Rhododendron ‘Dawn’ • Azalea

Rhododendron  • Rhododendron / Azalea •  シャクナゲ / ツツジ  • 石楠花 / 躑躅  • shakunage / tsutsuji

There are 2 clumps of them, in two shades of pink corolla, sitting on the bend of the E path, across from willow tree. The plant book states that they are about 3′ tall, and they are kept and pruned about that hight. While searching internet for a write up about it I came upon term ‘Dawn Pericat Hybrid Azalea’, so I searched the term, as well; it turns out that like kurume hybrids, pericat is another type of hybrids – there is a link below to an article from North Carolina State University; it covers azaleas growing there, but it gives a good explanation on different types of hybrid azaleas.  I had some problems to figure out if our is ‘brooks’, ‘pericat’ or ‘kaempferi’ dawn azalea, but after looking at the pics and description, I think it’s ‘pericat’ – please correct, if wrong, but it may be also a cross between them: seems it has been tried.

Image

SJG • 5/6/12 – Rhododendron ‘Dawn’, azalea – on the bend of the E path, area L – the two pink clumps (past the half of the red ‘Bouquet Rose’ azalea in the foreground)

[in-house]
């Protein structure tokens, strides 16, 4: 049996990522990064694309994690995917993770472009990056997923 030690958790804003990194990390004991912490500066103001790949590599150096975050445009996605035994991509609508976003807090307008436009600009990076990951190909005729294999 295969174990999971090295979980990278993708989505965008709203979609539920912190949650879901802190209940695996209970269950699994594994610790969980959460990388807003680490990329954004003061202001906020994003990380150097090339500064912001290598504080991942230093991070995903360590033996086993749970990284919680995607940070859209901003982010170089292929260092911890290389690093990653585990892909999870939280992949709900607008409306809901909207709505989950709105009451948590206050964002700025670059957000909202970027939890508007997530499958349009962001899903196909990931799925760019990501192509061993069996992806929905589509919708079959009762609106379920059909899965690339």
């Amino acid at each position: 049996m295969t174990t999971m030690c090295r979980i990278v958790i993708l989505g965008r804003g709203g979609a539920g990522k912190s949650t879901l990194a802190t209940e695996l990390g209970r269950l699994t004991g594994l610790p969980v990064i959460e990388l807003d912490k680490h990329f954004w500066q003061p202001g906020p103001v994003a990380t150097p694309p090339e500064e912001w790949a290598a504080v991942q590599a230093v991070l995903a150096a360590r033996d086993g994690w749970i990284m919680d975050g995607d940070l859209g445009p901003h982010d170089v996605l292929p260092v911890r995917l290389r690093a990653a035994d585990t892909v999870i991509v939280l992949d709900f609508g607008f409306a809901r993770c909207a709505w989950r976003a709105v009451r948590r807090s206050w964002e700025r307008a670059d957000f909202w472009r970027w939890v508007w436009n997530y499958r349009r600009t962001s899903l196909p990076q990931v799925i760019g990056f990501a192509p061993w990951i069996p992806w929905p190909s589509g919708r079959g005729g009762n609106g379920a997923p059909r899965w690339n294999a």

Image

SJG • 5/6/12 – Rhododendron ‘Dawn’, azalea, flowers

From the Backyard Gardener: The Pericat azaleas were originally developed as greenhouse forcing plants, but they are as hardy as the Kurume azaleas, to 5 and 10 degrees F. Not to be confused with a R. kaempferi hybrid or a Brooks hybrid, both also named ‘Dawn.’ Dense, spreading, evergreen shrub with small, 1 to 2 inch long, elliptic, glossy, dark green leaves. Flowers are borne from early to midsping in profuse, showy trusses of 1 to 3 per cluster, which literally cover the plant. Best adapted to partial sun.

Types of azaleas from M. A. “KIM” POWELL, Extension Horticultural Specialist at North Carolina State University: Pericat Hybrids – The Pericat hybrids were introduced as greenhouse forcing azaleas in 1931. Some are as hardy as the Kurume but most are rather tender. (They were crosses between the Kurume and Belgian Indican Azaleas.) For landscape purposes they should be used only in southern areas of N.C.

Advertisements
This entry was posted in Uncategorized and tagged . Bookmark the permalink.

Leave a Reply

Fill in your details below or click an icon to log in:

WordPress.com Logo

You are commenting using your WordPress.com account. Log Out / Change )

Twitter picture

You are commenting using your Twitter account. Log Out / Change )

Facebook photo

You are commenting using your Facebook account. Log Out / Change )

Google+ photo

You are commenting using your Google+ account. Log Out / Change )

Connecting to %s